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Webber Denies Marijuana Bust

Chris Webber "vehemently denies" he was caught in possession of marijuana or paid a fine for the offense, his agent said Sunday.

Customs Service officials on Saturday reported that Webber admitted to owning a bag containing 11 grams of marijuana that was sniffed out by a customs dog during a routine inspection of the transit lounge at San Juan's international airport on Friday.

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  • A statement from customs officials said Webber paid a $500 administrative fine and was allowed to continue his journey from the Dominican Republic to Barbados on a tour sponsored by the sporting good company Fila.

    Webber's agent, Fallasha Erwin, said there had been a mixup about who owned the bag.

    "A traveling companion claimed ownership of the luggage and paid the administrative penalty of $500. However, for unknown reasons, officials listed Chris Webber as the owner of the bag, not the traveling companion," Erwin said in a telephone call from his Detroit office.

    Erwin said the bag contained high-heeled shoes and other items belonging to Webber's female companion.

    "Chris Webber did not sign a document stating he possessed a small amount of marijuana ... Mr. Webber vehemently denies he had possession of marijuana. Chris Webber did not pay an administrative penalty of $500," Erwin said.

    The Customs Service stuck by its original statement.

    "We reiterate what we said," spokeswoman Awilda Pereira said Sunday. "I cannot go into details, but what we released yesterday was the truth and we will back it up."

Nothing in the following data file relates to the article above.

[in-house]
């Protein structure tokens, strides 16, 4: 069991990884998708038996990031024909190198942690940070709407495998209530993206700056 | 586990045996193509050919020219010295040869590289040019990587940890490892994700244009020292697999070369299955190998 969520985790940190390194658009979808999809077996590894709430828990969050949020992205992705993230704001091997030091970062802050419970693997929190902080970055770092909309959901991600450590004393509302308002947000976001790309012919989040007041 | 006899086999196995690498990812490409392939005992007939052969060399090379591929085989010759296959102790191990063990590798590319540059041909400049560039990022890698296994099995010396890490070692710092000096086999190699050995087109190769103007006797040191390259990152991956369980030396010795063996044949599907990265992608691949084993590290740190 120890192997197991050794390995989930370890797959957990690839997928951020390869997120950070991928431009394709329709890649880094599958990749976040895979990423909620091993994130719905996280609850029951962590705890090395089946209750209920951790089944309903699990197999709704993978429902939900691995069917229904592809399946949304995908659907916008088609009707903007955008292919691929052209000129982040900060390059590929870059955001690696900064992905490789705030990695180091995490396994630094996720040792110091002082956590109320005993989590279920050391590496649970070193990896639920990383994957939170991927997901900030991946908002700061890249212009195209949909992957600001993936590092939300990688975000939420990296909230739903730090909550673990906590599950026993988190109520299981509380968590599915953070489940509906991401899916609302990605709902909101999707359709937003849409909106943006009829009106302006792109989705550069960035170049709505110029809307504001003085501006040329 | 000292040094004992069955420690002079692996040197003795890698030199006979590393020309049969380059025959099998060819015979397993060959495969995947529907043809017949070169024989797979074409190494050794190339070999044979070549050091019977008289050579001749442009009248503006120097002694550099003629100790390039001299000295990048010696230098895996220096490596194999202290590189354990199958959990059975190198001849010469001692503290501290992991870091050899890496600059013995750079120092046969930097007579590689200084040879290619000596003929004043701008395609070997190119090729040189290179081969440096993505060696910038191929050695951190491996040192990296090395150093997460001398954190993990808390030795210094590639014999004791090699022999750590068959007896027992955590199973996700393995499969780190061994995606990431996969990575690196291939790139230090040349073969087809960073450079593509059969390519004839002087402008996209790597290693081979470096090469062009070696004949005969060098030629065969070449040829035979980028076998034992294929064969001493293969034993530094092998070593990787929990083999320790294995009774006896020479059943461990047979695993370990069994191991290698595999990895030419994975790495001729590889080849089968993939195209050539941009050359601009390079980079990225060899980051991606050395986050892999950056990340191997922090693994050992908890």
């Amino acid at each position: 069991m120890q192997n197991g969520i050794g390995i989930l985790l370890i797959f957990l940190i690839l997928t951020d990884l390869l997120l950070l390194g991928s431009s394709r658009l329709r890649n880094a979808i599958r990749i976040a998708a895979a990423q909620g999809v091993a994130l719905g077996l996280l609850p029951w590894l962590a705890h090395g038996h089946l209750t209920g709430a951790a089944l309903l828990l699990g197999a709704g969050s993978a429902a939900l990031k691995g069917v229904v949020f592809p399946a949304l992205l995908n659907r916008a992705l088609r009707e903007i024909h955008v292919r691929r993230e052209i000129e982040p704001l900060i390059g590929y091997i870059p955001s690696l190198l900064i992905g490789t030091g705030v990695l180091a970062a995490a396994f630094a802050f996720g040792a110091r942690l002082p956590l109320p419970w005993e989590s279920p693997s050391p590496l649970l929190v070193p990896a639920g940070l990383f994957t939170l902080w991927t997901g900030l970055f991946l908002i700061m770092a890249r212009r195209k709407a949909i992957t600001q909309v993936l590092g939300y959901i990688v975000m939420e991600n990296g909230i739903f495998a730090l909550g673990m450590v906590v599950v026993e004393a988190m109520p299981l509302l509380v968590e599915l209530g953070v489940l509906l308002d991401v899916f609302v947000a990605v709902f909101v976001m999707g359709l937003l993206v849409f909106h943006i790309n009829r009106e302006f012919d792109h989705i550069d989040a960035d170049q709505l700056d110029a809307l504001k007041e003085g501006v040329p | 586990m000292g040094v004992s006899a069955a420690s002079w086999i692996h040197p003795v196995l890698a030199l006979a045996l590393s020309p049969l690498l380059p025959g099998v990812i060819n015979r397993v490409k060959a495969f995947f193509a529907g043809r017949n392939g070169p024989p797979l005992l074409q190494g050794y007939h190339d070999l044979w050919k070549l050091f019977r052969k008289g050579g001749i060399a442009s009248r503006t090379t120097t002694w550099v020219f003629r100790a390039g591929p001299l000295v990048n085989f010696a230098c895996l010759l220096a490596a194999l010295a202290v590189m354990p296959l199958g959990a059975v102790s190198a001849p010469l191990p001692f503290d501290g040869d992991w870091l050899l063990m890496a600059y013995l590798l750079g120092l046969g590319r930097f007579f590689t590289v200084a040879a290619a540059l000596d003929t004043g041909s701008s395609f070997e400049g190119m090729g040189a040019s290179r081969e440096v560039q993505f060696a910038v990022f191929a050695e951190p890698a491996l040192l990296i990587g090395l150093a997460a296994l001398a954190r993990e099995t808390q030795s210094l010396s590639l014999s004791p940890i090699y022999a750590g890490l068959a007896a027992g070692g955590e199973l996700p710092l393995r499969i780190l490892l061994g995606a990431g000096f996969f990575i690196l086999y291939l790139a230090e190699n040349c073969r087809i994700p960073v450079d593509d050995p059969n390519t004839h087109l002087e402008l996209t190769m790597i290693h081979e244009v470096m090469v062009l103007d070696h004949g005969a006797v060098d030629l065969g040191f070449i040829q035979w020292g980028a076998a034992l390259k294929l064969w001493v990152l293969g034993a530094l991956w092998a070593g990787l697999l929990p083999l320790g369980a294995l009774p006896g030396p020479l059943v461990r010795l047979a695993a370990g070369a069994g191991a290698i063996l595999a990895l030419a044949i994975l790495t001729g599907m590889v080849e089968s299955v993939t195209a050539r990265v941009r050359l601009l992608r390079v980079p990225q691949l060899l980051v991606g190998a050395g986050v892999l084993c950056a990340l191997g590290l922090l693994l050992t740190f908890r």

On Saturday, a customs statement said that the bag with the marijuana had mistakenly been tagged as belonging to Jerry Stackhouse of the Detroit Pistons.

    "Customs agents initially questioned Mr. Stackhouse, who denied ownership of the bag. Further inquiry determined that the bag had been mismarked nd, ultimately, Webber came forward and claimed ownership," it said.

    Neither Webber nor Stackhouse could be reached for comment Sunday.

    The customs statement had said that because of the small "personal-use" amount of marijuana involved, Webber was not cited for smuggling and would not be prosecuted for possession.

    It was the latest in a series of legal problems for Webber, who was traded in May from the Washington Wizards to the Sacramento Kings.

    Webber is awaiting trial for a January arrest that stemmed from a traffic stop on his way to practice with the Wizards in Maryland. He faces charges of marijuana possession, second-degree assault and resisting arrest.

    In May, a grand jury declined to prosecute Webber in a complaint filed by a woman who said she was sexually assaulted at a party in Maryland in April. Webber's lawyer said he left the party before the attack is said to have happened.

    The NBA and its players are in the midst of a lockout, and contact between players and teams is prohibited.

    "Due to the lockout, the team has to decline all comments," Kings spokesman Troy Hanson said.

    Only heroin and cocaine are covered in the drug agreement between the NBA and the union. Union director Billy Hunter said last week the sides were near an accord that would add marijuana to the list of banned substances.

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